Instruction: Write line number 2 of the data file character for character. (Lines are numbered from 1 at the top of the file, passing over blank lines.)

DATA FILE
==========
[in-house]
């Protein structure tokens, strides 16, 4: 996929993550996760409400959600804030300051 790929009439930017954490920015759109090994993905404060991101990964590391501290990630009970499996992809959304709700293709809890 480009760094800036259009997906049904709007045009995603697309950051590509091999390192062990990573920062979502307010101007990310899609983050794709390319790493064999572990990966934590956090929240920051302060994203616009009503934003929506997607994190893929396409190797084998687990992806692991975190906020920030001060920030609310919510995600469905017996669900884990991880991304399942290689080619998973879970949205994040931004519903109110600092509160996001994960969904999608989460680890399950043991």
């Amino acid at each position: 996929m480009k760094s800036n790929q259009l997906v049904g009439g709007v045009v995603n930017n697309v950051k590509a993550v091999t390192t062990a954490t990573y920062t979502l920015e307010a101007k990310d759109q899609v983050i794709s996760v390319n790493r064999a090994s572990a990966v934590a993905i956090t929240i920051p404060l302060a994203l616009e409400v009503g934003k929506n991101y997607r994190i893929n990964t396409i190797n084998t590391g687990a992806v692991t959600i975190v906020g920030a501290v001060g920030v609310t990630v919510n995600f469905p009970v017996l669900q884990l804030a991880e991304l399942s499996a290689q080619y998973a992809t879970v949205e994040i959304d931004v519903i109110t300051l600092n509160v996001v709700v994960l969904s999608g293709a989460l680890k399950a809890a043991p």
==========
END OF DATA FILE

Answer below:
């Protein structure tokens, strides 16, 4: 996929993550996760409400959600804030300051 790929009439930017954490920015759109090994993905404060991101990964590391501290990630009970499996992809959304709700293709809890 480009760094800036259009997906049904709007045009995603697309950051590509091999390192062990990573920062979502307010101007990310899609983050794709390319790493064999572990990966934590956090929240920051302060994203616009009503934003929506997607994190893929396409190797084998687990992806692991975190906020920030001060920030609310919510995600469905017996669900884990991880991304399942290689080619998973879970949205994040931004519903109110600092509160996001994960969904999608989460680890399950043991």